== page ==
Which subgroups of patients with non-specific neck pain are more likely to benefit from spinal manipulation therapy, physiotherapy, or usual care?
The objective of this study is to identify subgroups of patients with non-specific neck pain who are more likely to benefit from either physiotherapy, spinal manipulation therapy, or usual care, on the short- and long-term. Data of three recently finished randomised controlled trials, with similar design and setting, were combined. The combined study population consisted of 329 patients with non-specific neck pain in an adult (18-70 years) primary care population in the Netherlands. The primary outcome measure was global perceived recovery and was measured at the end of the treatment period and after 52 weeks of follow-up. Fourteen candidate variables were selected for the analysis. Predictors were identified by multivariable logistic regression analysis and were tested for interaction with treatment. Based on the multivariable models with interaction terms a decision model for treatment choice was developed. The analysis revealed three predictors for recovery of which the effect is modified by treatment: pain intensity (0-10 scale) in the short-term model, age and (no) accompanying low back pain in the long-term model. With these predictors a clinically relevant improvement in recovery rate (up to 25% improvement) can be established in patients receiving a tailored instead of a non-advised treatment. In conclusion we identified three characteristics that facilitate a deliberate treatment choice, to optimise benefit of treatment in patients with non-specific neck pain: age, pain intensity, and (no) accompanying low back pain.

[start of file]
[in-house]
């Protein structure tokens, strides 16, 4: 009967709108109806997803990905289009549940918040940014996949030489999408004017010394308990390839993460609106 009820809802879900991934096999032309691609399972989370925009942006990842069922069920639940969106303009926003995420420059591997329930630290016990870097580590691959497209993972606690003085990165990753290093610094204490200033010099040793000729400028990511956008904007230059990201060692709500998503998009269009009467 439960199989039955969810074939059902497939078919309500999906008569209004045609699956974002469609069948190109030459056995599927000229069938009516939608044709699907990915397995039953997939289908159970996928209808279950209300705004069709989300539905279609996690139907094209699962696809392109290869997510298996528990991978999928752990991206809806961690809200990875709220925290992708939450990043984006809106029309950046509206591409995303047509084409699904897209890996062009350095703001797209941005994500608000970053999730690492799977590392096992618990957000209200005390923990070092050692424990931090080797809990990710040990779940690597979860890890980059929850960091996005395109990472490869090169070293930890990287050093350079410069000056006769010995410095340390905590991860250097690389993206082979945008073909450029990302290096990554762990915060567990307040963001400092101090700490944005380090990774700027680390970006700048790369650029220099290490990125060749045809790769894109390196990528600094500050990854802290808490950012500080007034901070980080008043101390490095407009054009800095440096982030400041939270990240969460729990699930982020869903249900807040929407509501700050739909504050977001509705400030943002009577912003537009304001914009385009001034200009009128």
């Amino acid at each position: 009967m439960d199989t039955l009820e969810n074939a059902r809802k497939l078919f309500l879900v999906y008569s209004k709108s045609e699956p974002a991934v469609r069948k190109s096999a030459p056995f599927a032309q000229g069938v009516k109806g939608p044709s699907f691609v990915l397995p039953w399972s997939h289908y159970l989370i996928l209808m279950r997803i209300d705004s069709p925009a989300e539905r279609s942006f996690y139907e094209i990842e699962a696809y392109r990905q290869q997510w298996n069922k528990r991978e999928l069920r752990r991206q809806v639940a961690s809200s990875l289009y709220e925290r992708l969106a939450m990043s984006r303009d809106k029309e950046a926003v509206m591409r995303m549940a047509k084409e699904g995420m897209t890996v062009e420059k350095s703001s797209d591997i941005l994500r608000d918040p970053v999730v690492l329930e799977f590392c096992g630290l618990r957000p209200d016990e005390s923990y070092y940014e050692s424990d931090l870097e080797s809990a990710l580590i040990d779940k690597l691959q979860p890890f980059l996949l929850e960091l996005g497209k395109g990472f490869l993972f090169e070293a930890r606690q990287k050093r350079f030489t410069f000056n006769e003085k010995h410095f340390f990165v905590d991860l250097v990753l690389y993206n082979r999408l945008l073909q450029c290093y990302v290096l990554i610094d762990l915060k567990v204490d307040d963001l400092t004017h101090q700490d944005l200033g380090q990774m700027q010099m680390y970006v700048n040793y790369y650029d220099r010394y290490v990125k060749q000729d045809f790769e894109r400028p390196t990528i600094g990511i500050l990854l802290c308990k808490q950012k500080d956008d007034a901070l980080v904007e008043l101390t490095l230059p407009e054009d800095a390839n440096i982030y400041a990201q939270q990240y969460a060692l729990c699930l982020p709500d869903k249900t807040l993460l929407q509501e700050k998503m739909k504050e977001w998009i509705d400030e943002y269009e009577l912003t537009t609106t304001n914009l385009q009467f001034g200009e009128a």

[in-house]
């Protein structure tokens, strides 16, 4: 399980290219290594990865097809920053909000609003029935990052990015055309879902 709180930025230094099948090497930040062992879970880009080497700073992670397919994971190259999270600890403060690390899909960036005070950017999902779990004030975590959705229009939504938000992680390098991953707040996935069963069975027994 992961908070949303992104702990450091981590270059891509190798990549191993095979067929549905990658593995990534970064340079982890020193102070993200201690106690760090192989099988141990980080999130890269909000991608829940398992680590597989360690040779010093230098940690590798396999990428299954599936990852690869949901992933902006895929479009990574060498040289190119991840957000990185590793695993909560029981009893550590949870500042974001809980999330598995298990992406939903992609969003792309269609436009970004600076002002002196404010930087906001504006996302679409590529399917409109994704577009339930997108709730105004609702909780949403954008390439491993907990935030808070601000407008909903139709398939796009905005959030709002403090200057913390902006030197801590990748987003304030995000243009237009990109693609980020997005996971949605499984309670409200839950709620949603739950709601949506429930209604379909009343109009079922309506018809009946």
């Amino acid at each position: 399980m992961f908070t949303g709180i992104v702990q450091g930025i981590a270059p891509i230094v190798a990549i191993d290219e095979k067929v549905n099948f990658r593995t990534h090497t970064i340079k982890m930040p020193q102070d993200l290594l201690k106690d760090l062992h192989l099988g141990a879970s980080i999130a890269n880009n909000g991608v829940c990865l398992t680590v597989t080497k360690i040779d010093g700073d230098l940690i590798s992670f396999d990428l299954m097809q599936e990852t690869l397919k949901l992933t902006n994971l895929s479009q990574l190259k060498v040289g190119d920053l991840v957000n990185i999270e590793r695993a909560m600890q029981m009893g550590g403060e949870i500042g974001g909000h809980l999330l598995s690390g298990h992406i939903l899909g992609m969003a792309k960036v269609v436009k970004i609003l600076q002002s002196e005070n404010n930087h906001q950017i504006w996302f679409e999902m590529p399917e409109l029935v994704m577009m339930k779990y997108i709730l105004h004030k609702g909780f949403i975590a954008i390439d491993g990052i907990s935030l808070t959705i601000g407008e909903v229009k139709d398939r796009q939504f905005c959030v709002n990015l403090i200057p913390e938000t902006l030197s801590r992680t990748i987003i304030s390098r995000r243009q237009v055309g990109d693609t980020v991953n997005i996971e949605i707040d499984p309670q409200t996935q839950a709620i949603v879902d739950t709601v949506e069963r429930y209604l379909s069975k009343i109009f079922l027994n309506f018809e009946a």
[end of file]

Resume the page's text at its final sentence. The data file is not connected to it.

|Keywords||Decision model, Logistic regression, Neck pain, Physiotherapy, Spinal manipulation therapy, Treatment|
|Persistent URL||dx.doi.org/10.1016/j.pain.2008.07.015, hdl.handle.net/1765/29682|
Schellingerhout, J.M, Verhagen, A.P, Heymans, M.W, Pool, J.J.M, Vonk, F, Koes, B.W, & de Vet, H.C.W. (2008). Which subgroups of patients with non-specific neck pain are more likely to benefit from spinal manipulation therapy, physiotherapy, or usual care?. Pain, 139(3), 670–680. doi:10.1016/j.pain.2008.07.015